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  • Writer's pictureFlow Australia

Hybrid electric SUV recalled due to fire risk fault

Drivers of a hybrid electric SUV have been warned about a potentially dangerous manufacturing fault following a series of recent vehicle fires.



Owners of an Alfa Romeo hybrid SUV have been warned to contact the manufacturer after the discovery of a defect that "may result in a vehicle fire".


The official recall, issued on Tuesday, comes after two vehicle fires involving damaged electric car batteries in a week, including one that destroyed five vehicles at Sydney airport.


The fires occurred despite Australian research showing electric vehicles posed a significantly smaller fire risk than petrol or diesel cars.


Alfa Romeo's Tonale hybrid electric SUV is the latest vehicle subject to a recall after the discovery of a fault that could "increase the risk of injury or death" to its occupants.


"Due to a manufacturing defect, the 48-volt battery is susceptible to water ingress if submerged for extended periods," the federal transport department warning said.


"Water ingress can cause the battery to overheat which may result in a vehicle fire."


Owners of the vehicles, produced between 2022 and 2023, are advised to return the vehicle to a local dealer for inspection and repair.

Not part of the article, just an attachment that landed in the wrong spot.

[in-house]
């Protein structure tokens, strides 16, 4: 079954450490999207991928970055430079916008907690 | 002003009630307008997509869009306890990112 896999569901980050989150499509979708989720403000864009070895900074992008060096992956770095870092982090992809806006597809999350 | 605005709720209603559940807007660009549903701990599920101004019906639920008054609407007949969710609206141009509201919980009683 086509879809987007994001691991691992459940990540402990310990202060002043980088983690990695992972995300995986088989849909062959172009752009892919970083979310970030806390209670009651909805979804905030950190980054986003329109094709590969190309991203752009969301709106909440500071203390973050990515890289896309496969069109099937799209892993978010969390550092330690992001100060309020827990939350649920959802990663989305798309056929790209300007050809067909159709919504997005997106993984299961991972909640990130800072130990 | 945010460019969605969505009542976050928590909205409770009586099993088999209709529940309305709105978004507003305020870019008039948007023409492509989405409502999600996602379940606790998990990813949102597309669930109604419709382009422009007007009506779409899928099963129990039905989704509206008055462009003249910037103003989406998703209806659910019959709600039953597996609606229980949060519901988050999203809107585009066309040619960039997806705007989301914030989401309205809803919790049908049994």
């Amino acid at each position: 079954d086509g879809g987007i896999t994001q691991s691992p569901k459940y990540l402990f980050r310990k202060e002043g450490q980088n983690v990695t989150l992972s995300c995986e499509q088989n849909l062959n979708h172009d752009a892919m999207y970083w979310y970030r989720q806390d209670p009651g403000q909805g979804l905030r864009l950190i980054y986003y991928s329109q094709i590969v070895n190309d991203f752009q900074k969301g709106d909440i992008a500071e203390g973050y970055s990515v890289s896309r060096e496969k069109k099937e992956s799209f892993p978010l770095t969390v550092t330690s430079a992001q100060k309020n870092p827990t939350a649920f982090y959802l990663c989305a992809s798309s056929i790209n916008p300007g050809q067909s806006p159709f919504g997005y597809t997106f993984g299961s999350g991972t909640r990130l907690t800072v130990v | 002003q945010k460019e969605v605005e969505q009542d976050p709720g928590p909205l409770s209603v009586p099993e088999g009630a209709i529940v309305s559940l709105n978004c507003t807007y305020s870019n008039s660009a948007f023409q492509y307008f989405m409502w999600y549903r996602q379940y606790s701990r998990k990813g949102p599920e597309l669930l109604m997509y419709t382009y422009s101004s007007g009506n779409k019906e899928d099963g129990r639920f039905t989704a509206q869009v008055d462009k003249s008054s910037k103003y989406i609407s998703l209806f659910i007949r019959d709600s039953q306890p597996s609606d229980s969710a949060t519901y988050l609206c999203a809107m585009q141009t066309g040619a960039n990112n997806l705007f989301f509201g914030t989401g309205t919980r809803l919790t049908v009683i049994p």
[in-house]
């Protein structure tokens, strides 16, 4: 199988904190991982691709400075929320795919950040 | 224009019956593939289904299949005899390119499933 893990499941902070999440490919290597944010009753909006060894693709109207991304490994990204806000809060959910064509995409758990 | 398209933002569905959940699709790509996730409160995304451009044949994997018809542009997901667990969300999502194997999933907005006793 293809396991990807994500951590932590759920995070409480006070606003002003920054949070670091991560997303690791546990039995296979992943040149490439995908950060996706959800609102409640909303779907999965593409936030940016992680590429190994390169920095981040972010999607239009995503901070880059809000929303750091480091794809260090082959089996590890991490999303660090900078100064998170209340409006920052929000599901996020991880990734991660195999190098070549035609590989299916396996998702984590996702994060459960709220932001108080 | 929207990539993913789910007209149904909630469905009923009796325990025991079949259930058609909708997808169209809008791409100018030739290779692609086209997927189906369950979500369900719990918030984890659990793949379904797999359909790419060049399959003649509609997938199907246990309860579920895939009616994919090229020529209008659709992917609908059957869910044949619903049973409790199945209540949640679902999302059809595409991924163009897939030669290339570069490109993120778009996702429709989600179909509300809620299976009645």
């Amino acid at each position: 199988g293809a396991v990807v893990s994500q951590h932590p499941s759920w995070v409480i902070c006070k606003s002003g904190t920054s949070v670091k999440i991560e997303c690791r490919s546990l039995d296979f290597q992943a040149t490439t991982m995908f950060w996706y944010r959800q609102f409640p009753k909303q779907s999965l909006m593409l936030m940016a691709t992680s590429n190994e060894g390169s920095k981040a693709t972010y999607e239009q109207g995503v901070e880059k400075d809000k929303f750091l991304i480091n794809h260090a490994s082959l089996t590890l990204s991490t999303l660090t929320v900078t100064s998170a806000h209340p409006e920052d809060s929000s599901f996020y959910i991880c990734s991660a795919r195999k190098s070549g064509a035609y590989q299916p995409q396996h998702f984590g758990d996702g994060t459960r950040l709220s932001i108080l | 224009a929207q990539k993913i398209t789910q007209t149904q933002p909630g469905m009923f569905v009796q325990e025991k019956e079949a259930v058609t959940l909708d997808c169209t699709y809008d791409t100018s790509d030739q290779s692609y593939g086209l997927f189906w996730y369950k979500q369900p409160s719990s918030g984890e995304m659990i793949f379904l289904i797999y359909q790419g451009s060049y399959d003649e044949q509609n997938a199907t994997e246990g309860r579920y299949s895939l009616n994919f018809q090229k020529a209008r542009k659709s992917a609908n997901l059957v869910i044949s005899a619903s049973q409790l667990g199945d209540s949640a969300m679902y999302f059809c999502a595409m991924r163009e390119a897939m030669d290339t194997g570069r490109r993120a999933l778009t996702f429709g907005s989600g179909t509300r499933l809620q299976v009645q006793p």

The recall comes after a significant fire in Sydney last week, in which a damaged lithium-ion battery that had been removed from an electric car caught fire in an airport holding yard, destroying another four cars.


Firefighters were also called to a vehicle fire in Penrose, NSW, last week when a Tesla Model 3 electric car was damaged after crashing into debris that had fallen from a truck.


No one was injured in the accident.


Despite the incidents, data compiled by Australian group EV FireSafe showed electric vehicles were significantly less likely to catch fire than petrol or diesel cars, with a 0.0012 per cent chance compared to a 0.1 per cent risk.


Worldwide, 393 electric vehicle fires were verified between 2010 and June 2023, with the most common causes collisions, battery faults and submersion.


Data showed smaller electric mobility devices were more prone to fires, however, including battery-powered bicycles, scooters, skateboards, unicycles and hoverboards. 


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